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Thread: Caning - is it too barbaric?

  1. #41

    Default Re: Caning - is it too barbaric?

    Quote Originally Posted by Octarine View Post
    Among other topics, the Confucian world view also never considered social mobility. How many of you would still agree that this is appropriate?
    I disagree. SG and many other Eastern countries are heavily influence by Confucianism. You see people with good degree getting better pay than their parent, who may only have primary school/secondary school education. This is social mobility.

    SOCIAL MOBILITY AND CURRICULAR UNIFORMITY UNDER THE CONFUCIAN SYSTEM

    The civil service examination system was an important vehicle of social mobility in imperial China. Even a youth from the poorest family could theoretically join the ranks of the educated elite by succeeding in the examination system. This assurance of success in the examinations dependent only on one’s ability rather than one’s social position helped circulate the key ideas of Confucianism -- concerning proper behavior, rituals, relationships, etc. -- through all levels of Chinese society. The hope of social mobility through success in this system was the motivation for going to school in the first place, whether one was the son of a scholar or a farmer. But even for the farmer’s son who did not do well enough to take the exams even at the lowest level, going to school had the major payoff of working literacy, and this literacy was acquired through mastery of the same basic texts that others who went on to pass the examinations at the highest level also studied. This curricular uniformity had an extremely powerful effect on Chinese society, and the major impetus for this uniformity was the meritocracy promoted by the civil service examination system.
    http://afe.easia.columbia.edu/cosmos/irc/classics.htm
    I eats, shoots & leaves

  2. #42
    Moderator Octarine's Avatar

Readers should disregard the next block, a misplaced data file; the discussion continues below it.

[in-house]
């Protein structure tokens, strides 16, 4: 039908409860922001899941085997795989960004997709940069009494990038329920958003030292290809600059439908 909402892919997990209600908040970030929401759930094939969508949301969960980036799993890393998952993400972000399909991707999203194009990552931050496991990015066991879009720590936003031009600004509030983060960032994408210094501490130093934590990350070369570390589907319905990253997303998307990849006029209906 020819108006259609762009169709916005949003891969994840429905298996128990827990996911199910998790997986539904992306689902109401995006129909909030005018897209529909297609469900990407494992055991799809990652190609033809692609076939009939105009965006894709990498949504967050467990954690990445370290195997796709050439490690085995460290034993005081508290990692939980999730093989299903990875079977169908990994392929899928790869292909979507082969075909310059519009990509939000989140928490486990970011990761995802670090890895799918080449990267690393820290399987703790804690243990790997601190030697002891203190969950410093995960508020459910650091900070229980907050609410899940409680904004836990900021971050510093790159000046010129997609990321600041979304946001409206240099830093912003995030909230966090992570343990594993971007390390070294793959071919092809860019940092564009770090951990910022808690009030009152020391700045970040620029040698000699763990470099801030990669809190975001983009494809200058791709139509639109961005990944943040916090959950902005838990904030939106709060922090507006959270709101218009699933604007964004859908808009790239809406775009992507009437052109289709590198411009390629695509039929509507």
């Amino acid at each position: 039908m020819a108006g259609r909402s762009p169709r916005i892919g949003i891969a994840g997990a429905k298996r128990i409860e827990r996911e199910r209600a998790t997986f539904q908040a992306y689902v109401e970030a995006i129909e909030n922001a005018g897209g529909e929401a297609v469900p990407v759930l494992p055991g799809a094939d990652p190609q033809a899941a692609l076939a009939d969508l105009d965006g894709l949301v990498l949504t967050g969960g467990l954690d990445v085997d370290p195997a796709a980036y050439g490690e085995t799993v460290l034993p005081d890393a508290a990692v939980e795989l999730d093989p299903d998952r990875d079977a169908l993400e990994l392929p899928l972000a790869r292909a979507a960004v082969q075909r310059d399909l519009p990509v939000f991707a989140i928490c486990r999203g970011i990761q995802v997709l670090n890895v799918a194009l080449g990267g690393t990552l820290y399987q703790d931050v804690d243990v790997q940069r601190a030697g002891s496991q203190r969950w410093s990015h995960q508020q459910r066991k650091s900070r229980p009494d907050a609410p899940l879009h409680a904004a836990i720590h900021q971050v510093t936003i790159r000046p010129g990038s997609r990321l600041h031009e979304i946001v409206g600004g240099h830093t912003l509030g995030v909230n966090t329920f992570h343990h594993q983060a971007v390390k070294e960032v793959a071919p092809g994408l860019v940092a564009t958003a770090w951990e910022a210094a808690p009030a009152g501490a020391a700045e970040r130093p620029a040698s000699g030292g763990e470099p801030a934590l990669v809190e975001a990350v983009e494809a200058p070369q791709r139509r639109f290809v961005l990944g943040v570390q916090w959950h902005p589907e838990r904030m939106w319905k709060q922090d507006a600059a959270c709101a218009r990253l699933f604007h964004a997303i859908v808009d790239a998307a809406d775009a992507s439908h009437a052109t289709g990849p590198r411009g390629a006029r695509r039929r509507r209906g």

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    Default Re: Caning - is it too barbaric?

    Quote Originally Posted by Yutaka Go View Post
    I disagree. SG and many other Eastern countries are heavily influence by Confucianism. You see people with good degree getting better pay than their parent, who may only have primary school/secondary school education. This is social mobility.
    http://afe.easia.columbia.edu/cosmos/irc/classics.htm
    Then I had either the wrong information or the system got judged differently by different people.
    So far, i haven't seen any reason for caning brought forward, apart from "they deserve it" or "it was always done this way in the past". Both are rather questionable to me.
    EOS

  3. #43
    Moderator diver-hloc's Avatar
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    Default Re: Caning - is it too barbaric?

    If Caning is too much for some to handle here... then my suggestion of physical castration (total removal) for repented rapist, child molester and especially... pedophiles, may be too dark for some...

    Scuba & Father... For Life

  4. #44

    Default Re: Caning - is it too barbaric?

    Last edited by Yutaka Go; 3rd May 2015 at 01:58 PM.
    I eats, shoots & leaves

  5. #45
    Senior Member Sion's Avatar
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    Default Re: Caning - is it too barbaric?

    Quote Originally Posted by diver-hloc View Post
    If Caning is too much for some to handle here... then my suggestion of physical castration (total removal) for repented rapist, child molester and especially... pedophiles, may be too dark for some...
    Appointing female castrators may ease their pain a bit.

  6. #46
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    Default Re: Caning - is it too barbaric?

    Quote Originally Posted by Sion View Post
    Appointing female castrators may ease their pain a bit.

    Whatever.... Just felt that such people deserved no pity... especially the last type that aim for children.

    Scuba & Father... For Life

  7. #47

    Default Re: Caning - is it too barbaric?

    Quote Originally Posted by nitewalk View Post
    I think you just repeated the point i have responded to. This is dangerous because if this is the thinking basically we can implement ANY law and say that "oh you won't suffer that if you don't do wrong". The mere existence of a law that sentences a thief to have his hands cut off isn't exactly a civilised thing right?

    The fact that a person deserves consequence for wrongdoings does not mean he deserves anything done to him. And to say that he deserve it because "you know then you still do" is something some elders like to serve the younger generation with and then we continue to propagate this logic.
    Law and punishment serve as deterants. However if one insist on breaking the law then one must faces the consequences. There is always differences in viewing the seriouness of an offence. Differences in religion are culture the two main decisive factors.
    What is best for a country, you decide.

  8. #48

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    Quote Originally Posted by nitewalk View Post

    So if it is stated in the law that a thief will have his hands cut off, and everyone knows the punishment, the criminals get the punishment, it is not against human rights and is acceptable to you? I'm trying to follow your logic.